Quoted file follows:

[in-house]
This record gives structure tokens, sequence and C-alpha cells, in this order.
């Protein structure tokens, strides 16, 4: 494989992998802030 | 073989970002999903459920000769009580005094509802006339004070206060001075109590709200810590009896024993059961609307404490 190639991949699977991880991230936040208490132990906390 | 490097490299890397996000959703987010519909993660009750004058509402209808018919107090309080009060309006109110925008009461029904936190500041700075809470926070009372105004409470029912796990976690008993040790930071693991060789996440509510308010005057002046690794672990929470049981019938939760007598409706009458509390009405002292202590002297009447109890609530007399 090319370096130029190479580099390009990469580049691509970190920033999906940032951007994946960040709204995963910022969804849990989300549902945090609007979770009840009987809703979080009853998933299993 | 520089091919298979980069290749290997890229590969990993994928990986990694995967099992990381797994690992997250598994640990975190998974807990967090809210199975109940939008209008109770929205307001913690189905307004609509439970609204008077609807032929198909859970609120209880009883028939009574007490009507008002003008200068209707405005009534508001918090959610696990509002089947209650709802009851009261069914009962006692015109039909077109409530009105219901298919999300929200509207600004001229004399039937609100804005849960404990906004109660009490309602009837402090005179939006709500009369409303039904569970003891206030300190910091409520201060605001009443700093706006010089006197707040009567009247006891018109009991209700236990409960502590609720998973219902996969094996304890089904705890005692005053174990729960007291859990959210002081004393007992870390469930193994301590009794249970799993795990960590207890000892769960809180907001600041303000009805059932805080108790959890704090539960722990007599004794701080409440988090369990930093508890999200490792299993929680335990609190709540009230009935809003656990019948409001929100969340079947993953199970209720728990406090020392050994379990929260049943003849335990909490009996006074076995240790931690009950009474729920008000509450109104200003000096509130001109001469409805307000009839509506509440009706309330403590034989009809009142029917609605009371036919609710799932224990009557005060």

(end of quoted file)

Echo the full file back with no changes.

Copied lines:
[in-house]
This record gives structure tokens, sequence and C-alpha cells, in this order.
């Protein structure tokens, strides 16, 4: 494989992998802030 | 073989970002999903459920000769009580005094509802006339004070206060001075109590709200810590009896024993059961609307404490 190639991949699977991880991230936040208490132990906390 | 490097490299890397996000959703987010519909993660009750004058509402209808018919107090309080009060309006109110925008009461029904936190500041700075809470926070009372105004409470029912796990976690008993040790930071693991060789996440509510308010005057002046690794672990929470049981019938939760007598409706009458509390009405002292202590002297009447109890609530007399 090319370096130029190479580099390009990469580049691509970190920033999906940032951007994946960040709204995963910022969804849990989300549902945090609007979770009840009987809703979080009853998933299993 | 520089091919298979980069290749290997890229590969990993994928990986990694995967099992990381797994690992997250598994640990975190998974807990967090809210199975109940939008209008109770929205307001913690189905307004609509439970609204008077609807032929198909859970609120209880009883028939009574007490009507008002003008200068209707405005009534508001918090959610696990509002089947209650709802009851009261069914009962006692015109039909077109409530009105219901298919999300929200509207600004001229004399039937609100804005849960404990906004109660009490309602009837402090005179939006709500009369409303039904569970003891206030300190910091409520201060605001009443700093706006010089006197707040009567009247006891018109009991209700236990409960502590609720998973219902996969094996304890089904705890005692005053174990729960007291859990959210002081004393007992870390469930193994301590009794249970799993795990960590207890000892769960809180907001600041303000009805059932805080108790959890704090539960722990007599004794701080409440988090369990930093508890999200490792299993929680335990609190709540009230009935809003656990019948409001929100969340079947993953199970209720728990406090020392050994379990929260049943003849335990909490009996006074076995240790931690009950009474729920008000509450109104200003000096509130001109001469409805307000009839509506509440009706309330403590034989009809009142029917609605009371036919609710799932224990009557005060």